By Melissa Unger
Empowerment as well as compassion was the message for those in New York City last night at the GLSEN Respect Awards.
Started in 1990, GLSEN, the Gay, Lesbian & Straight Education Network, is a leading education organization focused on ensuring safe schools for all students and envisions a world in which every child learns to respect and accept all people, regardless of sexual orientation or gender identity/expression. The annual gala recognized individuals who have made exceptional efforts and significant differences to ensure that schools are safe for lesbian, gay, bisexual and transgender (LGBT) students and their allies. Celebrities likes “Good Morning America’s” Robin Roberts, Clay Aiken, and “Glee’s” Dot-Marie Jones honored educators, schools, organizations and companies who made exceptional strides in education. This year’s GLSEN’s Awards presented accolades to Park City (Utah) High School Gay-Straight Alliance (GLSEN GSA of the Year Award); AT&T(Commitment to Diversity & Inclusion Award); Laura Taylor (GLSEN Educator of the Year), and Janet Mock (Inspiration Award).
The organization’s executive director Dr. Eliza Byard explained, “Tonight’s awards are an opportunity to celebrate really brave people who stand up sometimes in the face of unbelievable odds….to say that something has to change.” She noted how far rights for those in the LGBT have come, but how far they still have to go to achieve equality.
“Glee’s” Dot-Marie Jones pointed to a lingering issue: judging. She added that all students, “need so much support…if we could get people to stop judging, that would be amazing.” Dot-Marie went on further to say that bullying is a real threat to kids. She explained that when she was on a book tour at a radio station she was told about a 10-year-old girl who committed suicide because of bullying. “I was like ‘a 10-year-old, shouldn’t know any other [thing] than having fun.’ It’s devastating and it’s got to stop,” she said.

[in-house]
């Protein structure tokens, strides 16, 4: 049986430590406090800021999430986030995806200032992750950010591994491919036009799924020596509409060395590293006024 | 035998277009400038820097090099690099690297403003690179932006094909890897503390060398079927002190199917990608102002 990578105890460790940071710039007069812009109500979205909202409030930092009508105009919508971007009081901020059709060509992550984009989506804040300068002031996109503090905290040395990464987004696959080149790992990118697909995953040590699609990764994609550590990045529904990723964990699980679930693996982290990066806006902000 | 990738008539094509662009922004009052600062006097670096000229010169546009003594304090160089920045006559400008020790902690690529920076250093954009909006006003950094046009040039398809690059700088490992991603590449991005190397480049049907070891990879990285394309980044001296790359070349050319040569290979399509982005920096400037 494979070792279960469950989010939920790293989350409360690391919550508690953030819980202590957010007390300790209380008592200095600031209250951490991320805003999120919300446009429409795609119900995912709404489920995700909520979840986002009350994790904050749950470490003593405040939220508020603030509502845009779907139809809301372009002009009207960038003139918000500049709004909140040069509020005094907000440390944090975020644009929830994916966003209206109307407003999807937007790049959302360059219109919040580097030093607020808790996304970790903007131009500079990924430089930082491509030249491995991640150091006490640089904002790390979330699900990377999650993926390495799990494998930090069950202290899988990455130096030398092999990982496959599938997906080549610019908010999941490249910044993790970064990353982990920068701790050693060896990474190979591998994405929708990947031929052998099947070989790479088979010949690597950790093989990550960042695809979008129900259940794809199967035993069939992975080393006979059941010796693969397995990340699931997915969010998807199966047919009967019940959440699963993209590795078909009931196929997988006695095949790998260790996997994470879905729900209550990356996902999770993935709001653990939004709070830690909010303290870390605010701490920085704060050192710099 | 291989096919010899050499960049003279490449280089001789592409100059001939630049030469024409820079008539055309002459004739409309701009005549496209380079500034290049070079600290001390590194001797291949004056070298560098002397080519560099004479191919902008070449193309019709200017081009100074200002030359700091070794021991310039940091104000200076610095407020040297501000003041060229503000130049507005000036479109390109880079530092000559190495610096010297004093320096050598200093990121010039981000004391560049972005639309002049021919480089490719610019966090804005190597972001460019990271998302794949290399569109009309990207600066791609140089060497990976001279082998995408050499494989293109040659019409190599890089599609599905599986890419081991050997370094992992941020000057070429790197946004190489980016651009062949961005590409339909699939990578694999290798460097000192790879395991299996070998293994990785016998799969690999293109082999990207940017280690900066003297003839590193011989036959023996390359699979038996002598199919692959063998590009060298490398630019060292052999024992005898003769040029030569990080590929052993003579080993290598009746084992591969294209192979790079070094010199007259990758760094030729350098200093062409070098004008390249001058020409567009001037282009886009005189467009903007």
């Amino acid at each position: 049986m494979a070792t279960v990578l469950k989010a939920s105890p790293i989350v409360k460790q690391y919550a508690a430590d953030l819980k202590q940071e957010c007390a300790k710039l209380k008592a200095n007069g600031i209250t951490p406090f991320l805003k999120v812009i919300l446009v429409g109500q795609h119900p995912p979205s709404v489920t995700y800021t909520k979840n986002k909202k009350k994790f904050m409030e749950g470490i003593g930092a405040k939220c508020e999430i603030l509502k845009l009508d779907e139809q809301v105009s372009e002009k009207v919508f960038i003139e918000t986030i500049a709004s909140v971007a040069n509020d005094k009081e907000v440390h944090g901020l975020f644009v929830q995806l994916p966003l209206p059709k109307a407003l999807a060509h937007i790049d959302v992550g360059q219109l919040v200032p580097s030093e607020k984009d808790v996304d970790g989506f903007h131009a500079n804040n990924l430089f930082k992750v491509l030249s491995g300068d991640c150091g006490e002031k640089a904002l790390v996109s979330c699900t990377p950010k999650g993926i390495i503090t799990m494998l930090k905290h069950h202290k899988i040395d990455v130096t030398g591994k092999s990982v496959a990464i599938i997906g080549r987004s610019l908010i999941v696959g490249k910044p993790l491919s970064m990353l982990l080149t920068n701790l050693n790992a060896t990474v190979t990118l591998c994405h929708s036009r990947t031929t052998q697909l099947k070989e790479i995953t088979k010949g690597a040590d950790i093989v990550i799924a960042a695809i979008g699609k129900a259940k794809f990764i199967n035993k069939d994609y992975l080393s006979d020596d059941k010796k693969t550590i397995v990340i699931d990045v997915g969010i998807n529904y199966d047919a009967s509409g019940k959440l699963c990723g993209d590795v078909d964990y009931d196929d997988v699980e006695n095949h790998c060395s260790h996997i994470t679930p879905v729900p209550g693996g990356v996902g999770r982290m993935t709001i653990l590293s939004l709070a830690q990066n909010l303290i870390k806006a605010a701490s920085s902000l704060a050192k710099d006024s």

Winner of the night’s Inspiration Award, Janet Mock said, “I think one of the biggest [challenges still] is misunderstanding and intolerance.” She went on to say that this award was an “affirmation and valuation for the work” she does with “Girls like Us.” She described that when she was younger she looked for role models in the LGBT community who looked like her and she did not find that, but she is that now. Her campaign, “Girls like Us” is an empowerment and visibility project that celebrates women’s transhood. She explained the importance of the issue saying, “Transwomen can’t exist in physical space because of safety issues” so that is why she developed “Girls like Us” to bring empowerment and dialogue to this topic.
Believing that you have to be true to yourself, Janet offered up advice for those teens who are struggling to come out about who they are. “Tap into yourself and live your truth in that point of uncomfortably. That is a part of the process in a journey towards yourself,” she shared. As for those who living in communities that are not supportive she suggested, “find the two to three people who do support you and to surround yourself with those people because there is always those people. Yes, the bully may have the loudest voice, but love and transcendence and community can start with just one other person, who is listening to you, is affirming you and is validating you. So, I would say to concentrate on those people and build your network and new family from that space.”
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